I didn’t catalog those mistakes in the older post, and I won’t catalog them here, but I will say that I started the relationship afraid that he would never appreciate the “real” me–opinionated, bookish, awkward, restless, moody, freaky, and given to bouts of inconvenient and sometimes unjustified crazy–but he does.

I had to be open with him. I had to tell him all my stories. I had to show him all my scars. I had to trust him.

He had to be gentle and understanding and trust me not to ridicule him for it or throw it back up in his face. Trust me not to take advantage of him.

And vice-versa. He had to be open with me. Tell me his stories. Show me his scars. Trust me.

I had to be gentle and understanding and trust he wouldn’t take advantage of me.

This has been a long and often painful process, full of pitfalls. We’ve had terrible fights. We’ve broken up and gotten back together a few times. We’ve cried over each other. We’ve driven each other to some pretty desperate points.

But we have also made a miraculous little girl, built a beautiful and real friendship, and become each other’s family.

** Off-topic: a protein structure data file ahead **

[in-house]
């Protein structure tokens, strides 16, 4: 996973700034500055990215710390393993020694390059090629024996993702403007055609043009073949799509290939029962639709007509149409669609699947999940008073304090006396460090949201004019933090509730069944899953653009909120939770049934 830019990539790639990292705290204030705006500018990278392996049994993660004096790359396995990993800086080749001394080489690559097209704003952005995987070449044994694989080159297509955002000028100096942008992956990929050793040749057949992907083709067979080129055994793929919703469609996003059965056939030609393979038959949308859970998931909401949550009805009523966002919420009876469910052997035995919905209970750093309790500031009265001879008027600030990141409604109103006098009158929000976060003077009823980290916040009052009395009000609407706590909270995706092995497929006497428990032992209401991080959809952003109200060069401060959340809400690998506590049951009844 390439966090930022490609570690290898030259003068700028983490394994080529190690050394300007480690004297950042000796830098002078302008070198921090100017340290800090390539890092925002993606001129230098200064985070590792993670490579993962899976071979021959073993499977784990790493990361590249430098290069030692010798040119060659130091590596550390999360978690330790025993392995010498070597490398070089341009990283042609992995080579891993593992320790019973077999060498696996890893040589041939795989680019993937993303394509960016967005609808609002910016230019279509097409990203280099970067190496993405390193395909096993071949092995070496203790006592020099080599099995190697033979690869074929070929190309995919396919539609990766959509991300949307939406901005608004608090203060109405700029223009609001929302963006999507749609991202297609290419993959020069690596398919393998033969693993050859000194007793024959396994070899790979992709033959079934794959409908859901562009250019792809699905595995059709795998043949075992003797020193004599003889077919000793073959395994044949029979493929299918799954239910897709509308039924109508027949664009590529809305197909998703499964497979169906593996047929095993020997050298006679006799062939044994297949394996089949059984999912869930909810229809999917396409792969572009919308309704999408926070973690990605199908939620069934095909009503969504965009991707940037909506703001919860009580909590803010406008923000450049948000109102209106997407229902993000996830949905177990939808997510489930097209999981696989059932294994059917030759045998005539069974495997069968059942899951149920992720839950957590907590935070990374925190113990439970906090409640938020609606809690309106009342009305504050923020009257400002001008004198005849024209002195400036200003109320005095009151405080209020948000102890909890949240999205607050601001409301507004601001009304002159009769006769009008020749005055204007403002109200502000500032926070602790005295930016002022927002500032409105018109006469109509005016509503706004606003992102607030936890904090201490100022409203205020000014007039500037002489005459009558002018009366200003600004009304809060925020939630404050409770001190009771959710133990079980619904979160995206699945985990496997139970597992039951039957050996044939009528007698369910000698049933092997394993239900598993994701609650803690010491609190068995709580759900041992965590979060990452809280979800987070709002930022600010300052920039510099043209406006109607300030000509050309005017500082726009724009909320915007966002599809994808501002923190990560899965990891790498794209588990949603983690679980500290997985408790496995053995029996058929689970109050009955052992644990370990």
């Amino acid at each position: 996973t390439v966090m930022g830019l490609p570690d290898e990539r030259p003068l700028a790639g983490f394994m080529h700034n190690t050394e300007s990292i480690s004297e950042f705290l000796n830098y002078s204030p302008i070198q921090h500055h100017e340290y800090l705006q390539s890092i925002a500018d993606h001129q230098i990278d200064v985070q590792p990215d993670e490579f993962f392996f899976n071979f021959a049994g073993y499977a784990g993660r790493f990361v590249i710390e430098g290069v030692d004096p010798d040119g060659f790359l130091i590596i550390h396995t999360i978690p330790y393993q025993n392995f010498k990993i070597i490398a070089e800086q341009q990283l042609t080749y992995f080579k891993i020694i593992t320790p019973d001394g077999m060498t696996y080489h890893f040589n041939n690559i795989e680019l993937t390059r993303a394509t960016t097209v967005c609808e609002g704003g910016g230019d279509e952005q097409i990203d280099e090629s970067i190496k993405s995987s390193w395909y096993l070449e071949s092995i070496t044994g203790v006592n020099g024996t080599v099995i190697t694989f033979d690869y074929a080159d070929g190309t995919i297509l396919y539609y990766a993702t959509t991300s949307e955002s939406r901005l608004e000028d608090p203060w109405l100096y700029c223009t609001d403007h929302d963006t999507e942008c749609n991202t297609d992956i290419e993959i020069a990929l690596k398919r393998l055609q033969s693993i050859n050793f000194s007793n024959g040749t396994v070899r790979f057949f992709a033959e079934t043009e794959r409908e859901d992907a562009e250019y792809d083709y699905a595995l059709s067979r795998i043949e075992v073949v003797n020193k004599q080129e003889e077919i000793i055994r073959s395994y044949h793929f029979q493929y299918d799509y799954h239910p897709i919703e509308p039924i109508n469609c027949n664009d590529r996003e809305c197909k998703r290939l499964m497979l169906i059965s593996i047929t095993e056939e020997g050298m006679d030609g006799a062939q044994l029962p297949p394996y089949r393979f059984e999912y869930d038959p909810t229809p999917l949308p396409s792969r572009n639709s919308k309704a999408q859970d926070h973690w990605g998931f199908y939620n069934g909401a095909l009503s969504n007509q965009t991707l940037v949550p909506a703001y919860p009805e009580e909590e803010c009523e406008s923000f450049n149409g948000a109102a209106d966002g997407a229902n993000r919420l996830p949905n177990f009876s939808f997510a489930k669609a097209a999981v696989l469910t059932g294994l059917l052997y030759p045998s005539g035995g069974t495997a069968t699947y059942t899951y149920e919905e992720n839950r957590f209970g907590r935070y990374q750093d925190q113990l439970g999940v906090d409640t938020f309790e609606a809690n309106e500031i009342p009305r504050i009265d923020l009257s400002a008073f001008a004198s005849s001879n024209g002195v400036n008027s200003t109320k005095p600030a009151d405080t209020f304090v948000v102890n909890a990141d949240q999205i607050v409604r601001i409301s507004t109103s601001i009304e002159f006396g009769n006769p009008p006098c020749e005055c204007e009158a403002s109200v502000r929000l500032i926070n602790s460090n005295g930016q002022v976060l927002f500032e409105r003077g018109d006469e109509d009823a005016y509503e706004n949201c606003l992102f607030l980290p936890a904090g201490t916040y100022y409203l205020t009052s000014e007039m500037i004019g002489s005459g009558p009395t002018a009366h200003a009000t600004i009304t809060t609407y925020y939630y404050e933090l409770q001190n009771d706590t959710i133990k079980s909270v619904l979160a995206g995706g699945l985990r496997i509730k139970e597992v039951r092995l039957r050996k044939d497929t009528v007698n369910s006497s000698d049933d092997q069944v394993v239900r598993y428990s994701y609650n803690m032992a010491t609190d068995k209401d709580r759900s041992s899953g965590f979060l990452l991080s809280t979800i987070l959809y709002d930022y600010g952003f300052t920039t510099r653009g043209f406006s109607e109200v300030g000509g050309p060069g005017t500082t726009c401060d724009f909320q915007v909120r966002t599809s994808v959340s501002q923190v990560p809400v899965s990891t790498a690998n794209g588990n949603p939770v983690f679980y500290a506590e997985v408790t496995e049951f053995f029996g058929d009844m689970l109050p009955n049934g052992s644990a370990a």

The work we’ve done to break free of our fear has been worth it.

I don’t know whether “Lemonade” is factual or not. But it does tell the truth about the heartbreak many black women experience in love with black men.

It is a very important and meaningful exposure.

It shows that black women have hearts. We’re not made of tin.

It shows that black men have power.

It shows that black women have power.

It shows that black love is an extremely complex and deep thing.

It also shows that black women and men have to allow for more complexity–and depth–in our interactions with each other in order to achieve love and effect some sort of healing of our collective brokenness.

We have to be less afraid, more vulnerable, and forego all this posturing we do for each other.

If America is going to do nothing but give us the “lemons” of living black and un-free in this forsaken place, then let’s be each other’s sugar.

Let’s believe and believe in–let’s help and stop hurting each other.

james baldwin 2